Frank Wendt receives 2017 Outstanding Graduate Student Award
In addition, Frank also was awarded the Graduate Student Association’s Outstanding Member Award,the Rachel Dauphin Memorial Scholarship and a GSA Travel Scholarship!Frank is a Biomedical Science (Genetics) Ph.D. Candidate under the mentorship of Dr. Bruce Budowle. He received his Bachelor of Science degree in Forensic Science, with a concentration in biology, from The Pennsylvania State University in 2013. His undergraduate research projects involved understanding how microorganisms thrive in, and contribute to, the sub-zero temperature ecosystems of Siberian, Antarctic, and Pennsylvania cold trap permafrost (Dr. Corien Bakermans), evaluation of rapid DNA technologies for field-forward applications (Dr. Mitchell Holland), and applications of massively parallel sequencing (MPS) to mitochondrial DNA, specifically for interrogation of heteroplasmy in maternal relatives (Dr. Mitchell Holland). Frank’s doctoral work in the Budowle Lab focuses primarily on in silico characterization and MPS interrogation of full-gene regions of opiate absorption, distribution, metabolism, and excretion (ADME) and analgesic response pharmacogenes. Genetic variations (i.e., single nucleotide polymorphisms, insertion/deletion polymorphisms, gene transversions, and/or copy number changes) in these genes produce phenotypic variation that may result in death, overdose, and addiction and are an emerging concern for the forensic genetics, toxicology, and healthcare communities. The overall goal of this work is to evaluate the utility of a comprehensive metabolizer profile for molecular autopsy of deceased, tramadol-exposed Finns using multiple genes encoding proteins responsible for various portions of the opiate-ADME process. Frank has also been involved in collaborative side projects addressing topics of MPS and capillary electrophoresis assay development, Native American population genetics, design and implementation of MPS data analysis software, and application of tandem mass spectrometry and statistical methods to screening for ignitable liquids in fire debris. After successful defense of his dissertation (tentatively Spring 2018), Frank plans to begin a pharmacogenomics post-doctoral position in the US or Europe.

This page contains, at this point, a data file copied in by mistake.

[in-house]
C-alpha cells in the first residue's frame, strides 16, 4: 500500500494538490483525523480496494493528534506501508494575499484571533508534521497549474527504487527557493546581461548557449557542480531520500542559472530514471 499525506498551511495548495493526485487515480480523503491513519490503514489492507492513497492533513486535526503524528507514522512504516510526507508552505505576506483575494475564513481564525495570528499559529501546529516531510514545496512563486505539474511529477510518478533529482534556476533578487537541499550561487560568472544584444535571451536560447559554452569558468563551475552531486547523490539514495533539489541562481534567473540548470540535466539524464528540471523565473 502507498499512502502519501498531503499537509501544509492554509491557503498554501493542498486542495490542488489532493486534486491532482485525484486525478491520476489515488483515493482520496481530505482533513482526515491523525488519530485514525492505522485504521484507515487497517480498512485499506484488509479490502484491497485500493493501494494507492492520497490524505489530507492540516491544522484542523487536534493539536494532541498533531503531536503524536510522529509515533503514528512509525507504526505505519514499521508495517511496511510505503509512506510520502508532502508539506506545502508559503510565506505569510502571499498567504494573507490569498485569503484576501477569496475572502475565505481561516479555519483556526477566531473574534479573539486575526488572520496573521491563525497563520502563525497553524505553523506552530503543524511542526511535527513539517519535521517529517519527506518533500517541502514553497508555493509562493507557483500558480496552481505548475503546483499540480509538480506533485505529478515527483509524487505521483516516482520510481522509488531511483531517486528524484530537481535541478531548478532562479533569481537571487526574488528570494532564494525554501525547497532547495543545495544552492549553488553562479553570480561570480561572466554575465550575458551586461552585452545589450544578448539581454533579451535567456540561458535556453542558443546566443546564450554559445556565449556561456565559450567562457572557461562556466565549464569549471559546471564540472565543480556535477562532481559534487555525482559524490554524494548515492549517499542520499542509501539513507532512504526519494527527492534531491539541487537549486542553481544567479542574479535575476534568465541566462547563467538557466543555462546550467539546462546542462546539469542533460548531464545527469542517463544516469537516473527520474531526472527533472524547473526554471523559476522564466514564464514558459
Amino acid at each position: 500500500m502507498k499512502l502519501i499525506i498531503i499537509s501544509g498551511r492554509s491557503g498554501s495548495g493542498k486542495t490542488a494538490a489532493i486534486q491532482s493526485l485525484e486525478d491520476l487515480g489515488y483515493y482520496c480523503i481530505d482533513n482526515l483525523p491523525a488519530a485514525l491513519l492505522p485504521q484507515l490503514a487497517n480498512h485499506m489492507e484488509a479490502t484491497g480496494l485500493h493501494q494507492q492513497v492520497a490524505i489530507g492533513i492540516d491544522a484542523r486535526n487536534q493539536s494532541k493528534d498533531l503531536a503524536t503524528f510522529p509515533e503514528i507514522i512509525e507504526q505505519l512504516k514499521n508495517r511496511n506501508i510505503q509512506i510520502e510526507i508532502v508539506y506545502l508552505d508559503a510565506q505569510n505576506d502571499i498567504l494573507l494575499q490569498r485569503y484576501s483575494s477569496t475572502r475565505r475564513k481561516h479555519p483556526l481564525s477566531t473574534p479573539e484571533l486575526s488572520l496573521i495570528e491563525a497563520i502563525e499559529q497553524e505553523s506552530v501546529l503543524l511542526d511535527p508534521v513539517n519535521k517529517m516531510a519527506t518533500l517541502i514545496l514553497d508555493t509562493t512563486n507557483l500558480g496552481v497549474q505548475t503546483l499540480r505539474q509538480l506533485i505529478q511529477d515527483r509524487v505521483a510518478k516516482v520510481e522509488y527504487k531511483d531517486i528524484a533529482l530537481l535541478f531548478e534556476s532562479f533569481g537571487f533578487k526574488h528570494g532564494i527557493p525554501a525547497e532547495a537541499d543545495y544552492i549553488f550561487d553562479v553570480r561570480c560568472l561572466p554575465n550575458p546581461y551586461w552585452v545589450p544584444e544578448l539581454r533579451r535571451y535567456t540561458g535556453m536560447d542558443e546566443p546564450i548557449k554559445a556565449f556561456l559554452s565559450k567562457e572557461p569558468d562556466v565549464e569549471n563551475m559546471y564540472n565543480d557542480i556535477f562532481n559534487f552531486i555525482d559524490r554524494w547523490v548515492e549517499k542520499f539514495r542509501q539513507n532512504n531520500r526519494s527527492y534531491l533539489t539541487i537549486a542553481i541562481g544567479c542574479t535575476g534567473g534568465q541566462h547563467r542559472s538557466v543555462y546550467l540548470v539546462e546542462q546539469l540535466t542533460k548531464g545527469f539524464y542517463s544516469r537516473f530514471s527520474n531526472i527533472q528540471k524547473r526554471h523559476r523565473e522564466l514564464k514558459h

Santosh Thapa receives fellowship from European Society of Clinical Microbiology and Infectious Diseases